Informant in closed corruption case spent freely, AG says
HARRISBURG — An undercover informant in a failed legislative sting paid for cigars, booze, high-end dinners, had a “safe house” in nearby Steelton and ran up tabs at two of the capital city’s top hotels, according to a report by Attorney General Kathleen Kane’s office.
Overall, the internal report Kane ordered last month found $91,056 in expenses for informant Tyron B. Ali, who recorded his conversations with four Philadelphia Democratic legislators to whom he allegedly handed cash while posing as a lobbyist. Kane declined to prosecute last year, saying the case had substantial legal flaws.
The money spent includes $22,100 in “payments to suspects,” the report said.
The report, obtained by the Tribune-Review, found $32,600 in expenses without receipts. Ali’s attorney, Robert Levant, declined comment.
“The troubling amount of unsubstantiated expenses in violation of office protocols raises new questions about the poor management of this case,” said J.J. Abbott, Kane’s spokesman.
The report’s release occurs as the state’s newspapers await a decision by Dauphin County President Judge Todd Hoover about releasing sealed court documents in a criminal case against Ali, which Kane dismissed. The Tribune-Review last week asked the judge to open the records.
Kane ordered the report shortly after the Philadelphia Inquirer in mid-March published a story about the sting, naming Reps. Ronald Waters, Vanessa Brown, Louise Bishop and Michelle Brownlee. Their offices have declined comment. Ali wore a wire and made recordings in 2010, 2011 and 2012.
The investigation began under Gov. Tom Corbett, the former attorney general, who has declined to comment through an aide. It continued through 2012 under former Attorney General Linda Kelly, Corbett’s appointee after he became governor in 2011.
The report found Ali had no receipts for 43 percent of expenses.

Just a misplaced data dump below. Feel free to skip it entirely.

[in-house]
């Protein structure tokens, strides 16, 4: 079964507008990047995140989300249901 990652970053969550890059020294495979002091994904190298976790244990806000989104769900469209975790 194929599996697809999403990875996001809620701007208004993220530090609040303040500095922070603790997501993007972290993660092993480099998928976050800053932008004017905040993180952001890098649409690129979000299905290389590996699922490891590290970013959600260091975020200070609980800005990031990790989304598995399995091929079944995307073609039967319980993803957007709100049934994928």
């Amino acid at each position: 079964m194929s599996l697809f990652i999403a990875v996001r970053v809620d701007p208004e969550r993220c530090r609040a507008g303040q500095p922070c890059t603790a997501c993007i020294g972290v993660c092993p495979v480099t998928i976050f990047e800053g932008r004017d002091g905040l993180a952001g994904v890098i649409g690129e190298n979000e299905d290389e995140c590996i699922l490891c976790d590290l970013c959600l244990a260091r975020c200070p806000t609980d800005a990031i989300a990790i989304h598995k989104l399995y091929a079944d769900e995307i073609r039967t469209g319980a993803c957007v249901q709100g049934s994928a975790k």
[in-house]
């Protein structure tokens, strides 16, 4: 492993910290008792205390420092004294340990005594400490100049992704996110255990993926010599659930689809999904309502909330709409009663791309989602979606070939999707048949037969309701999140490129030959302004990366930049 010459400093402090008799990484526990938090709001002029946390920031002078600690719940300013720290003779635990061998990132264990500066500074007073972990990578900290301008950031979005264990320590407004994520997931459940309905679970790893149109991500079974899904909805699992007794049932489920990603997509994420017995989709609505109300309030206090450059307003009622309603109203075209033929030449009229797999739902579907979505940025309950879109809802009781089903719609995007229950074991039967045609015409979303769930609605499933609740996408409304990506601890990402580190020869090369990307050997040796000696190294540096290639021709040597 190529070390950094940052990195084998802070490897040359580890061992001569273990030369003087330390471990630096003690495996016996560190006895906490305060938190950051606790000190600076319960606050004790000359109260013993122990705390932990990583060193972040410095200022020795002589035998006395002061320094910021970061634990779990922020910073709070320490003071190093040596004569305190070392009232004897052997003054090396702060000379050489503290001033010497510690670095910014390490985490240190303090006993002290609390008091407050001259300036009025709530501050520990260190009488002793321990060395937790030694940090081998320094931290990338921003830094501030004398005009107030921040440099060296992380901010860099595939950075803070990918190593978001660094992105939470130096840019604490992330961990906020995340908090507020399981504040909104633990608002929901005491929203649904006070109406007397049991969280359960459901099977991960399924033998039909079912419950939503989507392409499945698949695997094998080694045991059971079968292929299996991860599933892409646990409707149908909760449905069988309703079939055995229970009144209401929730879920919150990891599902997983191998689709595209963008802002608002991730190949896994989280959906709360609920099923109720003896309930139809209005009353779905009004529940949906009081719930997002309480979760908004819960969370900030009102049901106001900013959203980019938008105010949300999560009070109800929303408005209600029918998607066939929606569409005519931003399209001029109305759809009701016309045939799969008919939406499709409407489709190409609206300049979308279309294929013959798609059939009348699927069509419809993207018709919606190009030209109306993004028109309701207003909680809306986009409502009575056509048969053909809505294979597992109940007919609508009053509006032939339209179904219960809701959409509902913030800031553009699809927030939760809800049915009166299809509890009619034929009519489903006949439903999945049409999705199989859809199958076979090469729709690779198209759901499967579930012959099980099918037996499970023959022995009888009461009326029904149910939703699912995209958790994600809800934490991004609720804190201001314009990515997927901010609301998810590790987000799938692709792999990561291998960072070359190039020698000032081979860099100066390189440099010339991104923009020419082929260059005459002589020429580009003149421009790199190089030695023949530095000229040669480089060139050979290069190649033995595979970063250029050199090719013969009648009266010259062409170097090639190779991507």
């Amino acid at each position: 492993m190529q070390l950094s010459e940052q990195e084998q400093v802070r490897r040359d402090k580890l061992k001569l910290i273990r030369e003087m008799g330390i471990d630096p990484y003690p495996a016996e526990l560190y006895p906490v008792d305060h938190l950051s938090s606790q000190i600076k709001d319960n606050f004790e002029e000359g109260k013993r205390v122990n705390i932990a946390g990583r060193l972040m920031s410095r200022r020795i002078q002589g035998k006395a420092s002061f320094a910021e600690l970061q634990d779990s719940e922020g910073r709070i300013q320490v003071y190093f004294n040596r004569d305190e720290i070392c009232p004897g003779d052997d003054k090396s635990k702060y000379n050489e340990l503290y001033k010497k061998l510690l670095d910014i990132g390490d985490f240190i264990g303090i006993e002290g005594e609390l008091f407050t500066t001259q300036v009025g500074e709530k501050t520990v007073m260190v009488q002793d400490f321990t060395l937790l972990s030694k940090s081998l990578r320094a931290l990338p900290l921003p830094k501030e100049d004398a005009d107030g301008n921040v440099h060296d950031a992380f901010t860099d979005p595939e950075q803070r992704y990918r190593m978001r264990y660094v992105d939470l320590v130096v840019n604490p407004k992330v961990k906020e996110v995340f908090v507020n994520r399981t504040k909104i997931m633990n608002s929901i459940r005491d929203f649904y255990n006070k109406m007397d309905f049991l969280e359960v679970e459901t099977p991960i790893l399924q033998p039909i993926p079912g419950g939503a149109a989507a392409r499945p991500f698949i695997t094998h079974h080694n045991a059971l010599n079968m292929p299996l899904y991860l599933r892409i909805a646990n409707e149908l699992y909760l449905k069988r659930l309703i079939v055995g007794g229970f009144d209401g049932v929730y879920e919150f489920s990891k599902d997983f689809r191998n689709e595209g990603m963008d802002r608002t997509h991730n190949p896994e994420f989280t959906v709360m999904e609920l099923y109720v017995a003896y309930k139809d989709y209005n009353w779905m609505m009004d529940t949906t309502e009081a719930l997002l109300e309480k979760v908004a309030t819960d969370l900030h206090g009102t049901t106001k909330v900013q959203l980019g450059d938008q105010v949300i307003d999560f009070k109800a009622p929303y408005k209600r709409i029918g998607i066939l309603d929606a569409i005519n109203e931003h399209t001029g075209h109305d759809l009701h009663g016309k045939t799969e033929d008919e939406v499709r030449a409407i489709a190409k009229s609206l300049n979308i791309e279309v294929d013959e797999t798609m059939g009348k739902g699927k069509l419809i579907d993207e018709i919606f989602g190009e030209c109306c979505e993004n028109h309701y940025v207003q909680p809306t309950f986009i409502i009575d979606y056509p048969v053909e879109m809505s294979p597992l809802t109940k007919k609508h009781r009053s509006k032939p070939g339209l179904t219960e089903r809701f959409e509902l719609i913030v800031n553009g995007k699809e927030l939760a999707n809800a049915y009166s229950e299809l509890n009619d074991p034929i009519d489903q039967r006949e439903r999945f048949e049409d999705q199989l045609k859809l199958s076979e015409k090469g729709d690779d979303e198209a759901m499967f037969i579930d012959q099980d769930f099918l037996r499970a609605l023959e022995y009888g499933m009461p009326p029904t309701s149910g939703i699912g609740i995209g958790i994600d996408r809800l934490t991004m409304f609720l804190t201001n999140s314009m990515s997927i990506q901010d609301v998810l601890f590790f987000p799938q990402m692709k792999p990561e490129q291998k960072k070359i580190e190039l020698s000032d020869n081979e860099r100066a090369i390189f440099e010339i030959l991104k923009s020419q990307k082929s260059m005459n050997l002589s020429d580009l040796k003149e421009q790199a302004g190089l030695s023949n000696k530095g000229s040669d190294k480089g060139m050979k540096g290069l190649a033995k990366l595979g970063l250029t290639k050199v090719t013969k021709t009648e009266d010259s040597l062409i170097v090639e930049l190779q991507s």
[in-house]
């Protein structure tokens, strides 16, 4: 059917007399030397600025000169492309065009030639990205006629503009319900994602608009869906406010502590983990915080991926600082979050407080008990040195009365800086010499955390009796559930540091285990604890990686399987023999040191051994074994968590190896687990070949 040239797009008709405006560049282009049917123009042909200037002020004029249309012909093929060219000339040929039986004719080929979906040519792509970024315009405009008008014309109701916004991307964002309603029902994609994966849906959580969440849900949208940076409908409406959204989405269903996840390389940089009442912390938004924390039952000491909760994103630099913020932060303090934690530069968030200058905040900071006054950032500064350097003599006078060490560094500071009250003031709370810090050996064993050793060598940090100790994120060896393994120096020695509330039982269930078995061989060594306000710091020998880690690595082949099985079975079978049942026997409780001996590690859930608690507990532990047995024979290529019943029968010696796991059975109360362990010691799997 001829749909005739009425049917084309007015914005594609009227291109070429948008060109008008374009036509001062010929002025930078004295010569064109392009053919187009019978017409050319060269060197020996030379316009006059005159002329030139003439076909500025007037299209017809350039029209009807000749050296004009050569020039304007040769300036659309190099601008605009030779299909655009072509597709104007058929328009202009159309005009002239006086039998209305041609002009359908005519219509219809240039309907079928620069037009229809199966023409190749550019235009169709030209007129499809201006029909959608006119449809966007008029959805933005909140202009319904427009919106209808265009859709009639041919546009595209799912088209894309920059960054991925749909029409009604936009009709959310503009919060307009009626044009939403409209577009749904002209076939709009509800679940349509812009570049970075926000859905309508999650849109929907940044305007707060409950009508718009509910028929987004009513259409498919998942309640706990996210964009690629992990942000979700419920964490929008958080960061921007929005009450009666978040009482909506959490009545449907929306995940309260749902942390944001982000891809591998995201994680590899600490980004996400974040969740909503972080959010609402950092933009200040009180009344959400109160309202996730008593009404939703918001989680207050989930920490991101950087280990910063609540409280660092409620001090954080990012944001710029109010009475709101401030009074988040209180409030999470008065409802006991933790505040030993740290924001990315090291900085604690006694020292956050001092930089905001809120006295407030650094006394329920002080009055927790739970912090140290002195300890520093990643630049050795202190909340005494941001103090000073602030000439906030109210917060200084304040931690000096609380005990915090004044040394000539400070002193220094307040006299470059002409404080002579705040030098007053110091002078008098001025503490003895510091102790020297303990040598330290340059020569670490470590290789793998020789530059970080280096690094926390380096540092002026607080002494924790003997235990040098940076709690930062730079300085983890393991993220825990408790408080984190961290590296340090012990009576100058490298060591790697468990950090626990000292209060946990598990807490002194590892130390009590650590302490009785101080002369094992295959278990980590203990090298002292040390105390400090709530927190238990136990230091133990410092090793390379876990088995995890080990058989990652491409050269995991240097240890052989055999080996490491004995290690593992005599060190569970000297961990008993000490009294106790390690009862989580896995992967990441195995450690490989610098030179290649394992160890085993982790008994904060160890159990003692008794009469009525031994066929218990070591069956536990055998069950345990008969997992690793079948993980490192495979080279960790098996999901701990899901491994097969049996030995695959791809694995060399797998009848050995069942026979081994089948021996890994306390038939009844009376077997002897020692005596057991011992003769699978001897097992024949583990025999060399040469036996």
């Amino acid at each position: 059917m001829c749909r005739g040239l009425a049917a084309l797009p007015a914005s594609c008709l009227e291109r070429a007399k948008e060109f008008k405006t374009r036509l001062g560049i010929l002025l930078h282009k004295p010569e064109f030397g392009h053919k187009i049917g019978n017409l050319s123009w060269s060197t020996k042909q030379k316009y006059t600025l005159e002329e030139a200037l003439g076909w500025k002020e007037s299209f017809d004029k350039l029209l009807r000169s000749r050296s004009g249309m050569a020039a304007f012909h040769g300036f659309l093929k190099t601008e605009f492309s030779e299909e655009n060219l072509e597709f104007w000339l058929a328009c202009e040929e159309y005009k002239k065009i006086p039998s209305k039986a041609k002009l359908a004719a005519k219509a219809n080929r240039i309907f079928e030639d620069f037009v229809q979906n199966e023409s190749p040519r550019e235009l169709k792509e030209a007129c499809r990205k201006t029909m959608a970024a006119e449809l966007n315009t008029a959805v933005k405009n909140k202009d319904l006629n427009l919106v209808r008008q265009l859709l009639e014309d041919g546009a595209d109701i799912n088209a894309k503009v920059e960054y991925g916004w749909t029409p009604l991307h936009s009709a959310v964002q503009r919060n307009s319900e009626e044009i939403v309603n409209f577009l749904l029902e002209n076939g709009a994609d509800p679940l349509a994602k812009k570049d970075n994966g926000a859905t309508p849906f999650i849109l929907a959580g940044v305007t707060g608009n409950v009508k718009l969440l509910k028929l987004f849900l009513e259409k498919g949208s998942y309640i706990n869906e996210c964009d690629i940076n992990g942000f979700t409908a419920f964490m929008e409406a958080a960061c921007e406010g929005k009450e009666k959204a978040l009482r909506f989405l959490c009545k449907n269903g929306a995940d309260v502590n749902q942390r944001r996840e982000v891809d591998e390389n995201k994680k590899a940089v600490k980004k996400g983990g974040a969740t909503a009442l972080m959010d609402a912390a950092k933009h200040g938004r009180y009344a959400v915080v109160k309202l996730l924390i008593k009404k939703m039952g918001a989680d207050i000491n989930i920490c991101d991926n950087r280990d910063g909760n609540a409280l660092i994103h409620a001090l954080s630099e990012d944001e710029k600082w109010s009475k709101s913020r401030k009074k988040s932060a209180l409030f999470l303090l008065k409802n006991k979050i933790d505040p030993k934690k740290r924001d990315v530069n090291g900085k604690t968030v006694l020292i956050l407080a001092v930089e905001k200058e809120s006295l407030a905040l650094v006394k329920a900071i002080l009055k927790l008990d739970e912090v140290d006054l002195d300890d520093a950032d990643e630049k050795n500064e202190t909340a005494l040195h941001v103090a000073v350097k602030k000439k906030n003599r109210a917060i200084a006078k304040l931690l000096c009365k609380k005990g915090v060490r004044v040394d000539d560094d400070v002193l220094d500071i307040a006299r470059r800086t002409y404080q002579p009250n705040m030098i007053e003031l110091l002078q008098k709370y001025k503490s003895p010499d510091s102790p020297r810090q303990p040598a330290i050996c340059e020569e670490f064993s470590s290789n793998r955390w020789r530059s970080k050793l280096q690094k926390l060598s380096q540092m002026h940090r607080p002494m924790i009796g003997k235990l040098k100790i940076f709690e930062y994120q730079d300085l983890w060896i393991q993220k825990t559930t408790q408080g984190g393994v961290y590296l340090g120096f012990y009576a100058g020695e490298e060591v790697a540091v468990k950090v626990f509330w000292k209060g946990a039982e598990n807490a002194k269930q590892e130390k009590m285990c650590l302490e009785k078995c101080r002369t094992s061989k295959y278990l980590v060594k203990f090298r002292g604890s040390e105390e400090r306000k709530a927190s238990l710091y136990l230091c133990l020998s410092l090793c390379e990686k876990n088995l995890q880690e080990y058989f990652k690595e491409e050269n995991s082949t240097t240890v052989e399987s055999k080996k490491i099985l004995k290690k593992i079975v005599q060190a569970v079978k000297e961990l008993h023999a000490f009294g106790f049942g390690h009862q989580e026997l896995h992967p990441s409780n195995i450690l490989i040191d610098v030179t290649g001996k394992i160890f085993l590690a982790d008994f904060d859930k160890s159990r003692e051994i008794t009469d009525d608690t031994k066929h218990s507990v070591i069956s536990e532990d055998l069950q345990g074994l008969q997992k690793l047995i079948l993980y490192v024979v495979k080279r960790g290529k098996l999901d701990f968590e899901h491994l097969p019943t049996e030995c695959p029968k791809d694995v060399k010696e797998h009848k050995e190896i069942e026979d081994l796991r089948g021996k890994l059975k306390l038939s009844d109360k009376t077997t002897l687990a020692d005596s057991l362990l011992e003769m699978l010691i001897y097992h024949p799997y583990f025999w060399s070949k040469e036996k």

While trying to impress lawmakers and political movers and shakers, Ali bought a $119 shirt, a $60 bow tie, a $55 silk handkerchief, tickets to basketball games, and $1,474 worth of cigars, according to Kane’s office. An agent would cash checks and give cash to Ali. The agent and the informant would sign separate forms to account for the money.
Told the expenses included alcohol and food costing $8,351 — including meals at the Continental and the Palm in Philadelphia in 2011 — former Acting Attorney General Walter Cohen said Ali “has good taste in restaurants and got a tremendous deal for someone who had faced years of imprisonment on charges of theft of $430,000.”
The former head of a day care center, Ali was charged with fraud in 2009 for allegedly overbilling the state Department of Education. Kane dismissed 2,088 counts against him, saying she had no choice because of an extremely lenient cooperation agreement signed by former Chief Deputy Frank Fina shortly after her November 2012 election. The case had been dormant for nine months before she assumed office, Kane said. Fina declined to comment.
Daniel Feldman, professor of public management at John Jay College of Criminal Justice in New York City, said there’s no easy way to weigh the costs of public corruption investigations. Legislators essentially serve as the “board of directors” of a state. In Pennsylvania, they oversee a $28 billion state budget.
Although lawmakers can influence a relatively small portion of state spending, corrupt legislators theoretically could cost taxpayers substantial amounts of money, said Feldman, co-author of “The Art of the Watchdog,” on fighting fraud and corruption in government.
Corruption often is cyclical, Feldman said. A wave of corruption sometimes prompts citizen outrage and reform, he said. If public officials aren’t charged, “outrage is replaced with cynicism” and there’s “no genesis for reform.”
It’s valid to apply a cost analysis to potential public corruption cases, Cohen said. In his view, a $430,000 fraud and some of Ali’s expenses don’t stack up well against $22,400 in payments to public officials.
The attorney general’s office spent $12,600 to rent a so-called “safe house” for Ali while spending $6,778 at the Hilton and Crown Plaza. Of those hotel bills, $3,967.24 was spent after May 2011, when the safe house was secured, the office said.
Ali spent $2,052 for eight items of jewelry. The Inquirer reported that an ex-traffic court judge, Thomasine Tines, acknowledged receiving a $2,000 bracelet from Ali. It was not clear whether the $2,052 expenditure included that bracelet.
The last expense by Ali was in April 2012 until an isolated $15.79 expense in December 2012.
“This confirms OAG early statements that the investigation was stalled and dormant by the time the current (administration) took office,” the report said.
Brad Bumsted is Trib Total Media’s state Capitol reporter. Reach him at 717-787- 1405 or firstname.lastname@example.org.